The "New Direction" Chair is designed by Max Eternity, and can be purchased at Puget Sound Prototype.
Without the past there can be no present or pathway to the future, and with the knowledge that the telling of history determines who is most enfranchised in the everyday, there is at least one story about the history of art and education in the 20th century deserving a much closer and careful examination. This is an epic story about the roots of modern art told in a new book I'm writing, entitled From Bauhaus | To Black Mountain.
The "Gliding" Chair is designed by Max Eternity, and can be purchased at Puget Sound Prototype.
Around the world, we must fight for education, architecture and art. Because, being civil means being willing to do the work necessary to protect a vision of beauty—to enshrine local, national and global treasures—to stand up and defend the ability to express oneself creatively. These things make the life water of the soul.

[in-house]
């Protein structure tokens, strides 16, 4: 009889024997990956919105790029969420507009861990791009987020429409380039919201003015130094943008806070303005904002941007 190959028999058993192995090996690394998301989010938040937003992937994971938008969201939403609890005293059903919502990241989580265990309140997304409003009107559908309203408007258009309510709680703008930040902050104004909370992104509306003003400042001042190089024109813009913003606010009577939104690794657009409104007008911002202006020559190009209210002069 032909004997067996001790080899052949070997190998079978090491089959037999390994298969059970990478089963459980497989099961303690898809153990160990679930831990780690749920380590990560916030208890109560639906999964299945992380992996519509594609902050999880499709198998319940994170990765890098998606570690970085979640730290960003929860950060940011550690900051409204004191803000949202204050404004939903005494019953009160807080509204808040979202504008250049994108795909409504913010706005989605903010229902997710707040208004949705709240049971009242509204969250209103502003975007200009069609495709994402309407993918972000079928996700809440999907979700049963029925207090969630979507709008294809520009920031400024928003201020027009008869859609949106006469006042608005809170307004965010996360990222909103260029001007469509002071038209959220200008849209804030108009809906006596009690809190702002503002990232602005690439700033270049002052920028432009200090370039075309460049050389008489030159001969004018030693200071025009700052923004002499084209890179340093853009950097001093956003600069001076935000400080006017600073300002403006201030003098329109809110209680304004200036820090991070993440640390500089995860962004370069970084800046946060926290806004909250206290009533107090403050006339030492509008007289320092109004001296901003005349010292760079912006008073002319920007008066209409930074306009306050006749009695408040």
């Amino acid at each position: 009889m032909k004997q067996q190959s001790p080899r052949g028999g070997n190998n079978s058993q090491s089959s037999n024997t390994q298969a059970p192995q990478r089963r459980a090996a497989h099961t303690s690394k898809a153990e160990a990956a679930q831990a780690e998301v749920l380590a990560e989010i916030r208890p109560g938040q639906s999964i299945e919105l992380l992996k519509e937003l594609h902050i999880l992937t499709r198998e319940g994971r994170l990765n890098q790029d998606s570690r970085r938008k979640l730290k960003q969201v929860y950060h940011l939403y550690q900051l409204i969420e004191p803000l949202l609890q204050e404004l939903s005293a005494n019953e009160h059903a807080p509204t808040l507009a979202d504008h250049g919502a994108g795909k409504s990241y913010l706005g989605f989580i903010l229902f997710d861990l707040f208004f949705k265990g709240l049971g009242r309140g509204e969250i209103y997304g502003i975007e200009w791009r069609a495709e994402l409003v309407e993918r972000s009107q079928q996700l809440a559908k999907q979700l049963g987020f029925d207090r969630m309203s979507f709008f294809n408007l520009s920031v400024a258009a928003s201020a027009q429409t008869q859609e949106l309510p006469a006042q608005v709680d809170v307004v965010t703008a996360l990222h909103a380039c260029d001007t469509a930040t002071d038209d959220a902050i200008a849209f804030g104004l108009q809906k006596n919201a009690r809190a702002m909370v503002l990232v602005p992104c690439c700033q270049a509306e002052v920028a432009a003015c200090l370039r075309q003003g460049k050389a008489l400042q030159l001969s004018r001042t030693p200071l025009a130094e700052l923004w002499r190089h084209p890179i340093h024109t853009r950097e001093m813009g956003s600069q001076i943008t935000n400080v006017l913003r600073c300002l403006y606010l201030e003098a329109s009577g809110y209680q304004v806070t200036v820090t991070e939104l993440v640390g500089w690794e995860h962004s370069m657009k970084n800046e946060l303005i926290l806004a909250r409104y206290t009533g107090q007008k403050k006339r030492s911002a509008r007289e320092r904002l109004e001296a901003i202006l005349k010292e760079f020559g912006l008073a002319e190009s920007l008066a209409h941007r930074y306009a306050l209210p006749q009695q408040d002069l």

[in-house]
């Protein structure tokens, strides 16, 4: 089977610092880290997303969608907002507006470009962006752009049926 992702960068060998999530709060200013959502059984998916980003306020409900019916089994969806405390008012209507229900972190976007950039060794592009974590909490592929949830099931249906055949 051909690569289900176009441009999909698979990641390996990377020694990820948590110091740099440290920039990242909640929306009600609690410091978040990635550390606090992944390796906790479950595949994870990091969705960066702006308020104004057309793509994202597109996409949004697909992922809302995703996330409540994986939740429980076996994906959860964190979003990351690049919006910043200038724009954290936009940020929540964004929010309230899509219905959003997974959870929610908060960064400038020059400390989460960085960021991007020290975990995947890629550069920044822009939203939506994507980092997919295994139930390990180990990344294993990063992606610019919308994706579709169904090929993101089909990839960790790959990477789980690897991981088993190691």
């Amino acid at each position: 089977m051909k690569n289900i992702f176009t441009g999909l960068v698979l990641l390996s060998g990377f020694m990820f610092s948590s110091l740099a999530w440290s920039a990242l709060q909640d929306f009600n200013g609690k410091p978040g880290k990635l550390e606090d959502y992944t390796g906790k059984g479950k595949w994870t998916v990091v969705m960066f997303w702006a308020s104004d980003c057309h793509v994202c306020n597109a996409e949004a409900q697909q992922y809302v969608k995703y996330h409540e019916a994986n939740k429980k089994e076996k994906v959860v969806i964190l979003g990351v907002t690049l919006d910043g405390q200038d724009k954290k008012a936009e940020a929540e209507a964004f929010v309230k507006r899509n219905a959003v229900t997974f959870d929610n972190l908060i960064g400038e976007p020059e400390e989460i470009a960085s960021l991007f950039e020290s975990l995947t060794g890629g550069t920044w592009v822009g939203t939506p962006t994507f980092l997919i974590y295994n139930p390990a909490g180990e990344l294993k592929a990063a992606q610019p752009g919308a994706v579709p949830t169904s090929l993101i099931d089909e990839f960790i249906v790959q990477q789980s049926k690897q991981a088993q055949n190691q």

In the first part of my interview with curator Ruth Erickson, she talked about how the Leap Before You Look exhibition was designed to engage museum visitors. Now moving deeper in the dialog, Erickson talks more specifically about the different departments at Black Mountain College and how that influenced the exhibition
From the Works Project Administration (WPA) and the Harlem Renaissance, to Black Mountain College and Andy Warhol’s Factory, wherever there is revolutionary change one will always find the artist. And in the age of Black Lives Matter, history reminds us that liberation and social justice begin with creative expression.